The Boardroom November 2004

American Everyman

Warren Buffett's billions—and the oft told tale of how he made them—have become the least interesting thing about him. It's Buffett the symbol that matters now

Lynch's exit, in 1990, left Buffett alone in the arena. He'd been raising his profile for some time by then (the business press had been raising it for him, actually), but his fame was largely limited to money mavens. He hadn't yet become a semi-official national treasure—the last honest capitalist as conceived by Frank Capra, pitting his provincial integrity against the big boys' metropolitan guile, and sharing the spoils with the folks back home.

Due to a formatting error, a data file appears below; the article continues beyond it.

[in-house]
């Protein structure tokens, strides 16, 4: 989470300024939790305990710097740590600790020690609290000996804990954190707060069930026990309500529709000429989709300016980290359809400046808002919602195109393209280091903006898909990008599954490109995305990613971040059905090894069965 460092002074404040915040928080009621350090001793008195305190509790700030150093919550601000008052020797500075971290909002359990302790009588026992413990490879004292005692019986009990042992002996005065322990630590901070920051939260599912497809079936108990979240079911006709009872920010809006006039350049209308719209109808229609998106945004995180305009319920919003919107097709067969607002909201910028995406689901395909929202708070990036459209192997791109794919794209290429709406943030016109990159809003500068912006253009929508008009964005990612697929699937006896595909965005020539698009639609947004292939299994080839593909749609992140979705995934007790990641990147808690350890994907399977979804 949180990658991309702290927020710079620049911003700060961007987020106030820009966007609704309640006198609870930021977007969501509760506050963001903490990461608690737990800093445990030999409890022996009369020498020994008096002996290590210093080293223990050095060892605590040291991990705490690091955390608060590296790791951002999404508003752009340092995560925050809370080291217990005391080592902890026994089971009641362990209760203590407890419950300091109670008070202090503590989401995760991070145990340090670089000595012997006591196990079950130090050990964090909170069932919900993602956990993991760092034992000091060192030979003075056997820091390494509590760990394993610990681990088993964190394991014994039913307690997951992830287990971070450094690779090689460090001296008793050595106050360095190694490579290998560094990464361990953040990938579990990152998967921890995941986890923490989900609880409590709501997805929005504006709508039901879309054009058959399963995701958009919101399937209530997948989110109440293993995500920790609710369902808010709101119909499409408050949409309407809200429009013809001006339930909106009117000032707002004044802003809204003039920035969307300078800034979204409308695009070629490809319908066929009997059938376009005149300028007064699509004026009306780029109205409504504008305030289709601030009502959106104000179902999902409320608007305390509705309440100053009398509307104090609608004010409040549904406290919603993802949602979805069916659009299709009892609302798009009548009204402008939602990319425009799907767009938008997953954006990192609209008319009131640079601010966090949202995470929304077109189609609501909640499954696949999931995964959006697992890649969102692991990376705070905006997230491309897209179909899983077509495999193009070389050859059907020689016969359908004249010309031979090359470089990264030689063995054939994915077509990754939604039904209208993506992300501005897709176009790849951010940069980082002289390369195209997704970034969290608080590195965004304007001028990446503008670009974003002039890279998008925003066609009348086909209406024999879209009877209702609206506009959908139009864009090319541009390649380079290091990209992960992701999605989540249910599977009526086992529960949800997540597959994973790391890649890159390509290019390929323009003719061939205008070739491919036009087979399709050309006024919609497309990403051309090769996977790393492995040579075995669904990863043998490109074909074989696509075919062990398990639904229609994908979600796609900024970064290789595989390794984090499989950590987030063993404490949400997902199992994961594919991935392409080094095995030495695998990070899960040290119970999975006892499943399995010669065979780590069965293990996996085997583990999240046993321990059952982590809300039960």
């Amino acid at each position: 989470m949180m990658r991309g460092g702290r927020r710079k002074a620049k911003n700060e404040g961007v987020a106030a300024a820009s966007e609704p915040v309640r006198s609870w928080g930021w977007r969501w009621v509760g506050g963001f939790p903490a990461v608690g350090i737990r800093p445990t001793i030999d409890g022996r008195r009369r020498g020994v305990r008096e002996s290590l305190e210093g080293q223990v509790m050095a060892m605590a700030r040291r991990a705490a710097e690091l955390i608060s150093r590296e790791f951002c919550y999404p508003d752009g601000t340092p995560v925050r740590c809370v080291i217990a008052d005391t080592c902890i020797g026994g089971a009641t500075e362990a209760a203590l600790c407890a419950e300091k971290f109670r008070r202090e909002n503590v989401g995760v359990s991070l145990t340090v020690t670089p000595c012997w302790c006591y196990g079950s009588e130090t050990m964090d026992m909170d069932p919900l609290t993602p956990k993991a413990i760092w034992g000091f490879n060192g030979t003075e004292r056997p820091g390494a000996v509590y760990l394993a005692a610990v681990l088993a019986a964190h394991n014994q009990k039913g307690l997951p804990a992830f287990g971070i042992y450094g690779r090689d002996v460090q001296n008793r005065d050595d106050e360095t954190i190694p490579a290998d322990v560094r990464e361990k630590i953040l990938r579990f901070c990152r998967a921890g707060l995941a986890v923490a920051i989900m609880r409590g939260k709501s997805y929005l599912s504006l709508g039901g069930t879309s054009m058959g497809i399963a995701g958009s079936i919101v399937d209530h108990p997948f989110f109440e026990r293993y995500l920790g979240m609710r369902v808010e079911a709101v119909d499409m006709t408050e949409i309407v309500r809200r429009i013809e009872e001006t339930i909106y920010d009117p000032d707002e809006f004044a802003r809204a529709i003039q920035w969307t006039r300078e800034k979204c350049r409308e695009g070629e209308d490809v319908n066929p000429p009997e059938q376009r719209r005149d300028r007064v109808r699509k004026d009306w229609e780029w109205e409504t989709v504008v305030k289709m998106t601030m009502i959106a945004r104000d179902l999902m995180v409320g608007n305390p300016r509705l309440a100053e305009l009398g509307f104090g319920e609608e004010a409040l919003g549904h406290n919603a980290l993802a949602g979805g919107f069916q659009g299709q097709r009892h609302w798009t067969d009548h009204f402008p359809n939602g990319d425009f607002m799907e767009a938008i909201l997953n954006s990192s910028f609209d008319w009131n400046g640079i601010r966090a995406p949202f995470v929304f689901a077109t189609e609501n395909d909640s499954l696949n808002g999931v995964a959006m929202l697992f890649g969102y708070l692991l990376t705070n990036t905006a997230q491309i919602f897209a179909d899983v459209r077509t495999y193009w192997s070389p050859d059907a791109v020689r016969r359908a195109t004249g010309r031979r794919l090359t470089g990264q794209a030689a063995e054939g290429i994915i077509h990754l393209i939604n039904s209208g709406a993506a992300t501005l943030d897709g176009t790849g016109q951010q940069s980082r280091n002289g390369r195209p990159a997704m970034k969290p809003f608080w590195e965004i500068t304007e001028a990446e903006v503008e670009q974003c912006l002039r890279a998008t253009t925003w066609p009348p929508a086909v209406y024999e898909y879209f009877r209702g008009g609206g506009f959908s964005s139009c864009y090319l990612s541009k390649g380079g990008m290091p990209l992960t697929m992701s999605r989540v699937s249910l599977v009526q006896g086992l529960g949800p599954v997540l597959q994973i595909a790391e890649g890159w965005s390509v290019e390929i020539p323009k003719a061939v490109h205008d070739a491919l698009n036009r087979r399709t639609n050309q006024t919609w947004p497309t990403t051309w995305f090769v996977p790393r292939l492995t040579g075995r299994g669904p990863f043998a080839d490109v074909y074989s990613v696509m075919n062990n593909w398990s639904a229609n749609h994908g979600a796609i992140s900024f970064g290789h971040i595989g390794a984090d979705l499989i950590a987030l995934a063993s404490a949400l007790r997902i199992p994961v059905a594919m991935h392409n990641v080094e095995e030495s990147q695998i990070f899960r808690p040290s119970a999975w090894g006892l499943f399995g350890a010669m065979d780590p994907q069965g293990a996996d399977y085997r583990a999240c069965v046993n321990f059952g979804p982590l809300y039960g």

His breakthrough into superstardom, sometime in the early nineties, was precipitated by a lucky cluster of events over which Buffett had no direct control. The economic weather was right. Growing doubts about the Social Security system, and the widespread embrace of IRAs and other tax-deductible retirement-savings plans, caused the stock-owning population to balloon just as the tech-led bull market was starting to look like a wealth-creating perpetual-motion machine. All one needed to ride it was a computer and a discount brokerage account; to monitor its movements, track its chatter, meet its VIPs, and learn its language, one had only to watch CNBC. The country was turning into one big trading desk.